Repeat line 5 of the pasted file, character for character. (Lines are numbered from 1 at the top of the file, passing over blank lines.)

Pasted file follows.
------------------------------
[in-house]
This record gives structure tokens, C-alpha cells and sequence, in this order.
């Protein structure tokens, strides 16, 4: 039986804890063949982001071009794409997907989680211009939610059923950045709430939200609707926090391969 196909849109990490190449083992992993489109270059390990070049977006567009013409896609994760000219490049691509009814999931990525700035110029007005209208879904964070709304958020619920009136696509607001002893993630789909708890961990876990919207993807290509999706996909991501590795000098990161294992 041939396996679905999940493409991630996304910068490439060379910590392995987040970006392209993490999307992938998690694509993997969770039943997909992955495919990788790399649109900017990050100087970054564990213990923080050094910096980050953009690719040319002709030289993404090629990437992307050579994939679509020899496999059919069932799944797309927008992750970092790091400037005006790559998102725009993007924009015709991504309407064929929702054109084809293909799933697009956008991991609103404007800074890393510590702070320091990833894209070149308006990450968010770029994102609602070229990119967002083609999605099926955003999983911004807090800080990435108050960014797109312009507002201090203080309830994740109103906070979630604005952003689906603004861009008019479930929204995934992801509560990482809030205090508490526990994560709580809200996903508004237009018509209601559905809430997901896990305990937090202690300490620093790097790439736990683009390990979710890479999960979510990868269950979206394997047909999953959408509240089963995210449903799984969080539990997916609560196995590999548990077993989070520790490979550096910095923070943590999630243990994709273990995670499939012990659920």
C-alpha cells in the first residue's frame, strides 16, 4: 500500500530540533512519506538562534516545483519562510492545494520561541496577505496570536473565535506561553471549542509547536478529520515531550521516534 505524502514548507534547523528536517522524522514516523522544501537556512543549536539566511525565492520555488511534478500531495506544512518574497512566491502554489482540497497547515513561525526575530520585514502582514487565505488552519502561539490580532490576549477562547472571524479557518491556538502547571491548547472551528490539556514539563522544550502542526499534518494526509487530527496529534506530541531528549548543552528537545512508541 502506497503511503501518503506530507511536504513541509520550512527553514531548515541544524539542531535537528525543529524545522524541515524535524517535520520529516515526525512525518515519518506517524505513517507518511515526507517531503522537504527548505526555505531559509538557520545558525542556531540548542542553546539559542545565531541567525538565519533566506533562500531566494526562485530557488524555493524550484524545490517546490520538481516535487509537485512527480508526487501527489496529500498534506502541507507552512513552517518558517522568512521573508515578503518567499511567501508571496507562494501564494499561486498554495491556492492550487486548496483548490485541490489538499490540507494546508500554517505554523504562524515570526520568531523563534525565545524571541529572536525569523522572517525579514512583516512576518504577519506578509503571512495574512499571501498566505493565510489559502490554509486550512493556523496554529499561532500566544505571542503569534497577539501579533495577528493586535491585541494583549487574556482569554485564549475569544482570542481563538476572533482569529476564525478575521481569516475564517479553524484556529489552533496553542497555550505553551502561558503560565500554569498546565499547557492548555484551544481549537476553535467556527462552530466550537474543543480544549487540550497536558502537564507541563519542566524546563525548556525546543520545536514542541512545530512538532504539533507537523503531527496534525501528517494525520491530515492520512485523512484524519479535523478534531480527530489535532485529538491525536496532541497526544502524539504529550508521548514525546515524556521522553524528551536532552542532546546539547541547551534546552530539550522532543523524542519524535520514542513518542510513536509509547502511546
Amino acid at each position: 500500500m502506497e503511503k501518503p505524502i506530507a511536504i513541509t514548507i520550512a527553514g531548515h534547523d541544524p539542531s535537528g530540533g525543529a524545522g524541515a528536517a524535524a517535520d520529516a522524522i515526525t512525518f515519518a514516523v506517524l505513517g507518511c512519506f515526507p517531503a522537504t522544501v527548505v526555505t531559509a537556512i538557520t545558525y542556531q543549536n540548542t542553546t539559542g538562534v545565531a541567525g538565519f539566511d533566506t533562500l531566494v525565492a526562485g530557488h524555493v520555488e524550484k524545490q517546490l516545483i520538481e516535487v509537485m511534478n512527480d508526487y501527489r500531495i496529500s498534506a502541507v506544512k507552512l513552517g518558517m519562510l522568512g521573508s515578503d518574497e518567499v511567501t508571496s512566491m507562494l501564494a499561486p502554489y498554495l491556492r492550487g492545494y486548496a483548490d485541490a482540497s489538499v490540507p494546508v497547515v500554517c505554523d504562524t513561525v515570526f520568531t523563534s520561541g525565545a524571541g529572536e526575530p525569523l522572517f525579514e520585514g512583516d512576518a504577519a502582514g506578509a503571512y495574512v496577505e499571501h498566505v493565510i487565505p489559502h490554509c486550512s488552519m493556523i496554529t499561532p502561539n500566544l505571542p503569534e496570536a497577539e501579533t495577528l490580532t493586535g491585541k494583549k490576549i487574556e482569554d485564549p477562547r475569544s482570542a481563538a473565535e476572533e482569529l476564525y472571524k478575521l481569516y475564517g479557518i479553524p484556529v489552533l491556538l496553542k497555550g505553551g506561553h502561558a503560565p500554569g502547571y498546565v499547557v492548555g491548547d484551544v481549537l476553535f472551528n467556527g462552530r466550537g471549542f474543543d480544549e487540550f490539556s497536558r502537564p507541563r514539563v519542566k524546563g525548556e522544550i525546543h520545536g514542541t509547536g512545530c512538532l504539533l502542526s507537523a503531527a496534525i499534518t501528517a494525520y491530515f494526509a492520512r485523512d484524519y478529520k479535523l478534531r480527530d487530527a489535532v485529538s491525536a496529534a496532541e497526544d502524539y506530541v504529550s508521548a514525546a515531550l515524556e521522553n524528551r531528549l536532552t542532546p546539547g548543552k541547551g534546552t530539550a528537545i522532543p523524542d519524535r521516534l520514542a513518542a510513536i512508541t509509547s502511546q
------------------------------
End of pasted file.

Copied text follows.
Amino acid at each position: 500500500m502506497e503511503k501518503p505524502i506530507a511536504i513541509t514548507i520550512a527553514g531548515h534547523d541544524p539542531s535537528g530540533g525543529a524545522g524541515a528536517a524535524a517535520d520529516a522524522i515526525t512525518f515519518a514516523v506517524l505513517g507518511c512519506f515526507p517531503a522537504t522544501v527548505v526555505t531559509a537556512i538557520t545558525y542556531q543549536n540548542t542553546t539559542g538562534v545565531a541567525g538565519f539566511d533566506t533562500l531566494v525565492a526562485g530557488h524555493v520555488e524550484k524545490q517546490l516545483i520538481e516535487v509537485m511534478n512527480d508526487y501527489r500531495i496529500s498534506a502541507v506544512k507552512l513552517g518558517m519562510l522568512g521573508s515578503d518574497e518567499v511567501t508571496s512566491m507562494l501564494a499561486p502554489y498554495l491556492r492550487g492545494y486548496a483548490d485541490a482540497s489538499v490540507p494546508v497547515v500554517c505554523d504562524t513561525v515570526f520568531t523563534s520561541g525565545a524571541g529572536e526575530p525569523l522572517f525579514e520585514g512583516d512576518a504577519a502582514g506578509a503571512y495574512v496577505e499571501h498566505v493565510i487565505p489559502h490554509c486550512s488552519m493556523i496554529t499561532p502561539n500566544l505571542p503569534e496570536a497577539e501579533t495577528l490580532t493586535g491585541k494583549k490576549i487574556e482569554d485564549p477562547r475569544s482570542a481563538a473565535e476572533e482569529l476564525y472571524k478575521l481569516y475564517g479557518i479553524p484556529v489552533l491556538l496553542k497555550g505553551g506561553h502561558a503560565p500554569g502547571y498546565v499547557v492548555g491548547d484551544v481549537l476553535f472551528n467556527g462552530r466550537g471549542f474543543d480544549e487540550f490539556s497536558r502537564p507541563r514539563v519542566k524546563g525548556e522544550i525546543h520545536g514542541t509547536g512545530c512538532l504539533l502542526s507537523a503531527a496534525i499534518t501528517a494525520y491530515f494526509a492520512r485523512d484524519y478529520k479535523l478534531r480527530d487530527a489535532v485529538s491525536a496529534a496532541e497526544d502524539y506530541v504529550s508521548a514525546a515531550l515524556e521522553n524528551r531528549l536532552t542532546p546539547g548543552k541547551g534546552t530539550a528537545i522532543p523524542d519524535r521516534l520514542a513518542a510513536i512508541t509509547s502511546q